That same Volume IX, Number 2 of the Bulletin contained a news item of considerable significance; the Kansas City College of Osteopathy & Surgery announced that its Department of Neurology & Psychiatry under the Chairmanship of Dr. Floyd E. Dunn was the recipient of a Grant in Undergraduate Psychiatry from the National Institute of Mental Health, a Division of the U.S. Public Health Service under the Department of Health, Education and Welfare. This was the first time such a grant had been made to an Osteopathic College. Dr. Dunn was named Director of the Grant, and with the funds supplied by the grant was able increase the teaching staff at the Kansas City College, and to open the Human Relations Clinic as one of the teaching clinics of that school, where under the guidance of the staff of the Department of Neurology & Psychiatry, senior students of the college would work directly in diagnosis and therapy of clinic patients with emotional and/or life adjustment problems. The Grant became effective September 1,1955.
The Nineteenth Annual Meeting of the College, held at the Statler in New York City, July 13-15, 1956, was notable for its adoption and activation of the screening bureau’s recommendations, on which they had been working since the bureau had been set up by the Executive Committee of the College, and membership of that committee was increased to seven (as a minimum) with at least two persons from the A.O.B.N. P. and two from approved Training Centers; the secretary of the College would be the fifth member, a certified neurologist to represent preceptor training in neurology, and one member “without portfolio” completed the minimum of seven; they were to serve two- year terms on a rotation basis with no limitation on number might serve.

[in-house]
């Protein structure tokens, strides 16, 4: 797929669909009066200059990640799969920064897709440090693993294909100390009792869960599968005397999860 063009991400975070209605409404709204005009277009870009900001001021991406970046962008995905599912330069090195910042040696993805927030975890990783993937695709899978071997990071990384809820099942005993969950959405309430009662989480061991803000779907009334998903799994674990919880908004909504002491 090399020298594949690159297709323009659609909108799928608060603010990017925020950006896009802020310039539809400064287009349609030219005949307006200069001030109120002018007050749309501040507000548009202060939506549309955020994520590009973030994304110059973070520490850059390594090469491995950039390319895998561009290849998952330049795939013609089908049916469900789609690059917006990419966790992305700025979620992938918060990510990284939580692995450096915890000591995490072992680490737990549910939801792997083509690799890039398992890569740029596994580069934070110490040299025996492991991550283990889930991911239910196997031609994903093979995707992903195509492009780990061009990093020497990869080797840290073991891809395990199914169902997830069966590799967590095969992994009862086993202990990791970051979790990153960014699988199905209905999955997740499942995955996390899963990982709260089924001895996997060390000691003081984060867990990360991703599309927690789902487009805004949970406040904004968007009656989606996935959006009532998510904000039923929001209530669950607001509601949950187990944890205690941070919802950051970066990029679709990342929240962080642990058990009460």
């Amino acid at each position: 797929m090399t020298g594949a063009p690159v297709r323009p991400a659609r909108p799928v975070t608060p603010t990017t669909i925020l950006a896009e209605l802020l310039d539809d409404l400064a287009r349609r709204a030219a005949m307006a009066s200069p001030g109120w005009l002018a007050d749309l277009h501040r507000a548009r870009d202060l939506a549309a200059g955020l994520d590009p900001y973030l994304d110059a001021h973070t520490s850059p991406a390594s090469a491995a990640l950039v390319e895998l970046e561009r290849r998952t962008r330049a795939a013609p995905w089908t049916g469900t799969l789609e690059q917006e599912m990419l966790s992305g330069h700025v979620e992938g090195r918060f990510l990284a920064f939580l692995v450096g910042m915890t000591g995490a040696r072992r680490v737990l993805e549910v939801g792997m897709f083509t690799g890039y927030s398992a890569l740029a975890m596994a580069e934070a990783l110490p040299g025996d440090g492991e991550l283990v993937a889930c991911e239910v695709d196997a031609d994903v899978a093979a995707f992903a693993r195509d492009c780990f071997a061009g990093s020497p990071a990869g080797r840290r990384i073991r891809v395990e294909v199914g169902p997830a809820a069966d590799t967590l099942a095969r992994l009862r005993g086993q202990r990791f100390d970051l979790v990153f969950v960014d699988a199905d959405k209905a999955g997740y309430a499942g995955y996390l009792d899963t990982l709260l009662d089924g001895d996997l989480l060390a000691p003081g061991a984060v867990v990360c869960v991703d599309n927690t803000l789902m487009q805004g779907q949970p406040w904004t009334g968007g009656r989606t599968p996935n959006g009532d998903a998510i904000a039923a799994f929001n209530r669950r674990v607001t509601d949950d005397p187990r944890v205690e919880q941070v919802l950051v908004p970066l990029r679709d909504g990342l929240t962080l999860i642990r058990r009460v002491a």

The Committee on Evaluation of Neurosurgical Training recommended that the A.O.B.N. P. examine the competency in neurology of those surgeons going into the field of Neurosurgery, and that these examination should be done by qualified neurosurgeons who were members of that Board. It was also recommended that training programs in neurosurgery be approved by the Evaluating Committee of our College that they indicate approved programs to the A.O.B.N.P. and to the appropriate A.O.A. Bureaus. This action resulted from observations by some of our certified neurologists and neurosurgeons that people were starting to get training in neurosurgery under the aegis of the College of Surgeons who according to those reporting were receiving too much teaching in surgical techniques with less than adequate teaching and training in neuroanatomy, neurophysiology and clinical neurology.
It was at this New York meeting that the College approved the Crest and Shield design submitted by the Crest & Shield Committee, and authorized preparation of a 3’ x 5’ bronze College Crest on an 11” x 13” walnut plaque for the Fellows of the College, with the cost of the dies to be borne by the college, and the cost of each plaque to be paid by the Fellow who wished to have one; his Fellowship certificate would as previously be given by the college with the conferring of the degree; ‘Fellow of the American College of Neuropsychiatrists’. The Crest, of course, became the college “logo” and is still seen on the masthead of the Bulletin, on the stationery and on all other official publications of the college.